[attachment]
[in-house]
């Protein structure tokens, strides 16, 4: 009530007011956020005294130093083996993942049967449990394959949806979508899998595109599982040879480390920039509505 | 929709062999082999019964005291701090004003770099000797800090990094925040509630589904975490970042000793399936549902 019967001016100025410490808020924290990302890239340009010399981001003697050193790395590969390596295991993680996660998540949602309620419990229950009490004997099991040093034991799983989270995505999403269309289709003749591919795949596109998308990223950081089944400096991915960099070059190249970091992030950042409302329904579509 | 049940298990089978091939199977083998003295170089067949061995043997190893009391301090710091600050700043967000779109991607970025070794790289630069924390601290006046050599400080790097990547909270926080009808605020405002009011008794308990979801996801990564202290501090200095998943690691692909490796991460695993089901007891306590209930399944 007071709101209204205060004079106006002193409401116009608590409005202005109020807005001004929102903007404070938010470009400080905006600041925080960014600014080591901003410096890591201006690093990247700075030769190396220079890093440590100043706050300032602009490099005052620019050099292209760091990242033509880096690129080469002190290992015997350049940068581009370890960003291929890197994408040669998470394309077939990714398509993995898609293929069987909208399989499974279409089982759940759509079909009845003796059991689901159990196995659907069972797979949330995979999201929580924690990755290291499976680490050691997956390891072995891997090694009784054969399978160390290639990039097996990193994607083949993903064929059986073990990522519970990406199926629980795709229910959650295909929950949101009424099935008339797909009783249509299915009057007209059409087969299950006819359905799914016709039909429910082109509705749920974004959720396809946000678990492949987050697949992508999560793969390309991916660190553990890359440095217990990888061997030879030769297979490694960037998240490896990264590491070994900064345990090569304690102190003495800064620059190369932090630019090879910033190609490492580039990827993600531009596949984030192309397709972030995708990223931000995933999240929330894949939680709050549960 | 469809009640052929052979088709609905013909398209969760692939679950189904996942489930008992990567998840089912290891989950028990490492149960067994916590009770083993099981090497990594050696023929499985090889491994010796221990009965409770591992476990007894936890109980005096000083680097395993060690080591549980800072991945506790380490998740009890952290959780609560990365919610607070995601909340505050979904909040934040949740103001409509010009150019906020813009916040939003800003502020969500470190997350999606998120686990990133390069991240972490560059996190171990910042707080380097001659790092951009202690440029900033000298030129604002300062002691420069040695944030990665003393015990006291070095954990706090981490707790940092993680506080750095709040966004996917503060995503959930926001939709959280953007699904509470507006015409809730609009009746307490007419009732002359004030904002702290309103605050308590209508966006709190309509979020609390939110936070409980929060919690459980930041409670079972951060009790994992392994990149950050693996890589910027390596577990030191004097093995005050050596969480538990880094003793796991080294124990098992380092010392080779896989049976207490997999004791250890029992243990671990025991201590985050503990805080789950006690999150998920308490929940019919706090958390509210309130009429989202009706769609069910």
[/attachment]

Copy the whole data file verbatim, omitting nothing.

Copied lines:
[in-house]
């Protein structure tokens, strides 16, 4: 009530007011956020005294130093083996993942049967449990394959949806979508899998595109599982040879480390920039509505 | 929709062999082999019964005291701090004003770099000797800090990094925040509630589904975490970042000793399936549902 019967001016100025410490808020924290990302890239340009010399981001003697050193790395590969390596295991993680996660998540949602309620419990229950009490004997099991040093034991799983989270995505999403269309289709003749591919795949596109998308990223950081089944400096991915960099070059190249970091992030950042409302329904579509 | 049940298990089978091939199977083998003295170089067949061995043997190893009391301090710091600050700043967000779109991607970025070794790289630069924390601290006046050599400080790097990547909270926080009808605020405002009011008794308990979801996801990564202290501090200095998943690691692909490796991460695993089901007891306590209930399944 007071709101209204205060004079106006002193409401116009608590409005202005109020807005001004929102903007404070938010470009400080905006600041925080960014600014080591901003410096890591201006690093990247700075030769190396220079890093440590100043706050300032602009490099005052620019050099292209760091990242033509880096690129080469002190290992015997350049940068581009370890960003291929890197994408040669998470394309077939990714398509993995898609293929069987909208399989499974279409089982759940759509079909009845003796059991689901159990196995659907069972797979949330995979999201929580924690990755290291499976680490050691997956390891072995891997090694009784054969399978160390290639990039097996990193994607083949993903064929059986073990990522519970990406199926629980795709229910959650295909929950949101009424099935008339797909009783249509299915009057007209059409087969299950006819359905799914016709039909429910082109509705749920974004959720396809946000678990492949987050697949992508999560793969390309991916660190553990890359440095217990990888061997030879030769297979490694960037998240490896990264590491070994900064345990090569304690102190003495800064620059190369932090630019090879910033190609490492580039990827993600531009596949984030192309397709972030995708990223931000995933999240929330894949939680709050549960 | 469809009640052929052979088709609905013909398209969760692939679950189904996942489930008992990567998840089912290891989950028990490492149960067994916590009770083993099981090497990594050696023929499985090889491994010796221990009965409770591992476990007894936890109980005096000083680097395993060690080591549980800072991945506790380490998740009890952290959780609560990365919610607070995601909340505050979904909040934040949740103001409509010009150019906020813009916040939003800003502020969500470190997350999606998120686990990133390069991240972490560059996190171990910042707080380097001659790092951009202690440029900033000298030129604002300062002691420069040695944030990665003393015990006291070095954990706090981490707790940092993680506080750095709040966004996917503060995503959930926001939709959280953007699904509470507006015409809730609009009746307490007419009732002359004030904002702290309103605050308590209508966006709190309509979020609390939110936070409980929060919690459980930041409670079972951060009790994992392994990149950050693996890589910027390596577990030191004097093995005050050596969480538990880094003793796991080294124990098992380092010392080779896989049976207490997999004791250890029992243990671990025991201590985050503990805080789950006690999150998920308490929940019919706090958390509210309130009429989202009706769609069910």